Frozen family memories of home


On a recent cold and blustery day, the tiniest snowflakes flitting about, my mother said she wonders what has become of the snowy winters of her youth. 

Though she lived several miles out of town, she and her brother and their neighborhood friends walked there often. Mom’s brother kept a small trap line, and she would tag along to help him if he coaxed her just right. 

When he sold his catch, they would often walk to a small grocery store to spend a little of that loot on penny candy. 

“We always seemed to walk through snow in the winter, and we would talk to other kids to find out where we could all meet up to go sledding or ice skating,” she said. 

I knew she had plenty of practice on ice skates, because Mom was way better than any of us, and looked forward to it right along with us. 


Dad would check the small pond behind our house, and when he said the ice was thick enough, we jumped for joy and hurried to find our ice skates. 

It took several pairs of socks to make a pair fit and to keep our feet from turning blue in the cold, and then we would have to sit in snow while we changed from boots to skates beside our non-fancy ice rink. We didn’t have enough sense to mind any of these obstacles. We were going to have fun! 

Mom would put her skates on and take a large scoop shovel to clear paths of snow from the ice. She was smooth and lithe on that single blade, setting the shovel down to show us how to skate both forward and backward. 

We felt sure our mom must have some medals hidden away somewhere. She could skate at a fast clip, switching from forward to backward with ease, and I never once saw her fall. 

Once she knew we were on our feet and having fun, she headed for the house, many times to peel a big bunch of potatoes for an upcoming meal. If she wasn’t cooking or baking, she was cleaning, washing loads of laundry and ironing a majority of it, keeping four little girls in nice dresses every day. Anyone who says women didn’t work back then should be corrected.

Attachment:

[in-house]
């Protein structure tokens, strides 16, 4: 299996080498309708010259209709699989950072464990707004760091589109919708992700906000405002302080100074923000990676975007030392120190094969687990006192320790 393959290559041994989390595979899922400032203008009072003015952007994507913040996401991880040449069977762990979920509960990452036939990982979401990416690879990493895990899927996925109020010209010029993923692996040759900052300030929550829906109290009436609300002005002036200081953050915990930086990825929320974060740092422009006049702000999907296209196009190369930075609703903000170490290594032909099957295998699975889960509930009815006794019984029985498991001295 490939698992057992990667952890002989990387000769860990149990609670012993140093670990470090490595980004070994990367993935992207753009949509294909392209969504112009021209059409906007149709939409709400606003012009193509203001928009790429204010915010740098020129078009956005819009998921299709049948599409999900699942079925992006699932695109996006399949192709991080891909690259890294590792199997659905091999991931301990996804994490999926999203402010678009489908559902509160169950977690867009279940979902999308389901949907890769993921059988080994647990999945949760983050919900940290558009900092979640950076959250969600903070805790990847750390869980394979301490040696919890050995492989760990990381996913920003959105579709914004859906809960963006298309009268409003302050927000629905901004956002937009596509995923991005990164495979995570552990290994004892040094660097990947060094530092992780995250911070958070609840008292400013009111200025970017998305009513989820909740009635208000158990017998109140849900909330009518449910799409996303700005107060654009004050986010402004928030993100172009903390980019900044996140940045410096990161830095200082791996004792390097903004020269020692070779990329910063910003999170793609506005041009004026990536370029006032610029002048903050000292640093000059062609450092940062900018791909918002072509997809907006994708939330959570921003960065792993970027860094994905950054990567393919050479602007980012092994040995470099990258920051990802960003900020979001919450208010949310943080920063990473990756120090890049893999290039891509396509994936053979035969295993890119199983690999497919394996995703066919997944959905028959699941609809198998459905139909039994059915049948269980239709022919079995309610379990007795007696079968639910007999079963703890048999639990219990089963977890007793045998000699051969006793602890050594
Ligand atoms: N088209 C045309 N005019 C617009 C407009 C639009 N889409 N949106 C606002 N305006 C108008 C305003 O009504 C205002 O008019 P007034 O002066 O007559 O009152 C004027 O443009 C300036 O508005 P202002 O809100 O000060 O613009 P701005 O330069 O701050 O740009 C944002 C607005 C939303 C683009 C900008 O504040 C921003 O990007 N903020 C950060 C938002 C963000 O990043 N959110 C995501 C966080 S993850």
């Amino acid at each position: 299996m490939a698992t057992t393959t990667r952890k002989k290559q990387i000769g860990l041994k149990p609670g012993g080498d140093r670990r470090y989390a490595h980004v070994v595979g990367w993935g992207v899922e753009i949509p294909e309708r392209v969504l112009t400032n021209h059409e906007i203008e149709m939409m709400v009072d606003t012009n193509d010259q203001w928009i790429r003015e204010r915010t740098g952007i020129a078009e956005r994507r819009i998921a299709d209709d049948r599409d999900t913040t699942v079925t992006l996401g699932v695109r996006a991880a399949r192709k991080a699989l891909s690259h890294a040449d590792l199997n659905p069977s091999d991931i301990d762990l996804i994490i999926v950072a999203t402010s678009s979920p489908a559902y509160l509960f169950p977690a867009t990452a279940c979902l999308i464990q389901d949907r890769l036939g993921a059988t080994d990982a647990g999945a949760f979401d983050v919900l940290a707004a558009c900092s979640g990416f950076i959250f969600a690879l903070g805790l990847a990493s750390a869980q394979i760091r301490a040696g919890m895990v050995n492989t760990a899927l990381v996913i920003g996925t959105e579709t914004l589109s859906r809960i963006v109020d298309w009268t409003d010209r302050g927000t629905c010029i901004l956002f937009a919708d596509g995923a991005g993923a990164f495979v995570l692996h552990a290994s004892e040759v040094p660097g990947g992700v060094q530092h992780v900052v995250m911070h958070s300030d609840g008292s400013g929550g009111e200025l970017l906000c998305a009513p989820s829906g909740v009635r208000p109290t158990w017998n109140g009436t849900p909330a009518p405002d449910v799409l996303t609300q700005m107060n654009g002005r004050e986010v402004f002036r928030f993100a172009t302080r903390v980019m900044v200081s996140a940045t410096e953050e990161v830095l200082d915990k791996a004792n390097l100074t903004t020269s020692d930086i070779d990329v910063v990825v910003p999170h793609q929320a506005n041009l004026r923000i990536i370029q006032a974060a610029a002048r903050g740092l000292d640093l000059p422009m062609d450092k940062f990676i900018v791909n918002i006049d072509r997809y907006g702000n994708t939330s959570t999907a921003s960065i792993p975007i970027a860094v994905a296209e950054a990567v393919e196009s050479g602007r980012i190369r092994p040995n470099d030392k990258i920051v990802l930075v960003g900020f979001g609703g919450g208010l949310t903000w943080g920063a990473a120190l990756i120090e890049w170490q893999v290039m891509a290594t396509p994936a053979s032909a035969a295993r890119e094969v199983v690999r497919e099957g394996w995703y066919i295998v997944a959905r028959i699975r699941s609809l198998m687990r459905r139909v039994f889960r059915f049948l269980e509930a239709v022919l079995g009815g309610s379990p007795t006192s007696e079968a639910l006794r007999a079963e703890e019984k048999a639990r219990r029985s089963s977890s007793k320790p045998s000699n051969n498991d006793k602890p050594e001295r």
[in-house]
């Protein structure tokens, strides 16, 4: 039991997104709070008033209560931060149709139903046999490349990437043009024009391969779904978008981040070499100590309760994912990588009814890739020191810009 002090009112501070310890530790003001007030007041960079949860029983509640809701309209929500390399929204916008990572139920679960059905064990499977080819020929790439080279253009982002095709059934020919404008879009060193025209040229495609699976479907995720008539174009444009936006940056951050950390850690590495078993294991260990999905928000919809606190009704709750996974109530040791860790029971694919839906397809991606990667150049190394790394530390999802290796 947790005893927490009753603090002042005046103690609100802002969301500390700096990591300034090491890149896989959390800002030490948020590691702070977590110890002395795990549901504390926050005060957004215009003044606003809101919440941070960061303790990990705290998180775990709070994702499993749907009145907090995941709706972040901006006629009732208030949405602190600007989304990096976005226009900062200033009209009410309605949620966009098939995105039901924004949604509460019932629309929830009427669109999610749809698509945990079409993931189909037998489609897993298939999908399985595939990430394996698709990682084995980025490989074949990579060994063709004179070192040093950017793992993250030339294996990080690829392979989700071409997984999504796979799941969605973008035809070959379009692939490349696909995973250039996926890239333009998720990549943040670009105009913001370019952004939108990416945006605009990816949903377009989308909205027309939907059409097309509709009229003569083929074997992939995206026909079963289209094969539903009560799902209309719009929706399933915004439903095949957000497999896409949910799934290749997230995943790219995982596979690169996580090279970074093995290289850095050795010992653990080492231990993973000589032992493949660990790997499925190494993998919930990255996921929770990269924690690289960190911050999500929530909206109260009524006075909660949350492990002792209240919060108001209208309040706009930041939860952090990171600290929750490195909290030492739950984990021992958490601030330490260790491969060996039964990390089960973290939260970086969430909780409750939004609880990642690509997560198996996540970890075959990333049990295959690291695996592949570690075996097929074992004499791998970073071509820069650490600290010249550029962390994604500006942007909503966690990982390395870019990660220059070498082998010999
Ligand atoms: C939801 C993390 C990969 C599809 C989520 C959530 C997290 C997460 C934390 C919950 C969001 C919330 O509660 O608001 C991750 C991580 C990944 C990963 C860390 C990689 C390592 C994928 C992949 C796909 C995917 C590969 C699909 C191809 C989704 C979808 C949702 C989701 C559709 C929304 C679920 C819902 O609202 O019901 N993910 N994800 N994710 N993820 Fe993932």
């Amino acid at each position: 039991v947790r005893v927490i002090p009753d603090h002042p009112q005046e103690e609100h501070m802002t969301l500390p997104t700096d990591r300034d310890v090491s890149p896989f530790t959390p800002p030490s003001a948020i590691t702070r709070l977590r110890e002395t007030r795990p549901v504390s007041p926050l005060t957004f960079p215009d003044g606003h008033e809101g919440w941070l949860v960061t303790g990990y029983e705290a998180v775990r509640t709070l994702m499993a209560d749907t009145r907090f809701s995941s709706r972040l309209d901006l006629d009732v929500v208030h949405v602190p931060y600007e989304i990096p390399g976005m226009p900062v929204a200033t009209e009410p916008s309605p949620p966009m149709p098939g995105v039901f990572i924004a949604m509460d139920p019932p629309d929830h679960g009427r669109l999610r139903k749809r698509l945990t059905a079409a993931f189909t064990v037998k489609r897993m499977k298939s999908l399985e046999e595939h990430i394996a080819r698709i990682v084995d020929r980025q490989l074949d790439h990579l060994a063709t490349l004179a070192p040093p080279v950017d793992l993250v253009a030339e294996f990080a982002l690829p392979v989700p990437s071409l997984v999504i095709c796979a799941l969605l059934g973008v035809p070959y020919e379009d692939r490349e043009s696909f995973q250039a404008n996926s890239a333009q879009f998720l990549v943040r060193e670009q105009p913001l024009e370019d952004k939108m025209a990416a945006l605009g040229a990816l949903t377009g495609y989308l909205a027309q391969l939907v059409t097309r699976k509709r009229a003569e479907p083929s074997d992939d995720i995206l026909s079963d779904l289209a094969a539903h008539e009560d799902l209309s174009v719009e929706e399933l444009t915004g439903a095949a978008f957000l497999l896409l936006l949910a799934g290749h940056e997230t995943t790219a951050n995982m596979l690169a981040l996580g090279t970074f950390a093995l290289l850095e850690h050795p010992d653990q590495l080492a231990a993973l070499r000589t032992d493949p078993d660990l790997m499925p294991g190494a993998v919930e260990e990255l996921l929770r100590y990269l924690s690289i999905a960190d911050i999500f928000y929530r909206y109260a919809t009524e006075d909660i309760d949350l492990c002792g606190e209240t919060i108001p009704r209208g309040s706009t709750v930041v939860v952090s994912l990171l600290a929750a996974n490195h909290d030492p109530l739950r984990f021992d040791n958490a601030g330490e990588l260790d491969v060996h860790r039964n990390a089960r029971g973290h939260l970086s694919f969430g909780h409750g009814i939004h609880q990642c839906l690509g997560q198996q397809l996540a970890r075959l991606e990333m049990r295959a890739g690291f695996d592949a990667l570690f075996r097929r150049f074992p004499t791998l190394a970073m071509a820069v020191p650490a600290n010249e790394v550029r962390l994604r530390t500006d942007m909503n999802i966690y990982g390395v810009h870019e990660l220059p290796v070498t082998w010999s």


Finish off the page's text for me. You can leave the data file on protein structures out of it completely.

I recall feeling victorious once a full loop skating around what had been an old hog wallow was accomplished without a big fall. Our ice rink wasn’t enormous, but large enough for our skating fun. 

The next day, feeling as though we had mastered the sport, we invited friends and neighbor kids to join us. The more the merrier! One friend brought a couple of hockey sticks and a puck, and my sister Sherry was in her glory. 

She had mastered movement on skates better than any of us, and she was bored just spinning circles around that ice. Add competition and the opportunity to learn a new sporting skill, and she was in her element. 

The joy of pushing off on that singular blade, soaring around the curves on that ice was such a thrill. Snow falling on us while we skated added to the joyful experience. 

I still remember that my ankles always gave out before my desire to skate ever did. Toes frozen, it was time to change back into boots and hobble to the house. It felt as though we were still skating, that movement temporarily a part of us. 

Hot chocolate with marshmallows always awaited us, and often there were cookies just coming out of the oven. It would soon be time to head for the barn for the evening milking. 

These were the days my dad later recalled as his very best. He didn’t skate with us, but he loved watching his little family enjoying what would forever be memories of home.


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Judith Sutherland, born and raised on an Ohio family dairy farm, now lives on a 70-acre farm not far from the area where her father’s family settled in the 1850s. Appreciating the tranquility of rural life, Sutherland enjoys sharing a view of her world through writing. Other interests include teaching, reading, training dogs and raising puppies. She and her husband have two children, a son and a daughter, and three grandchildren.



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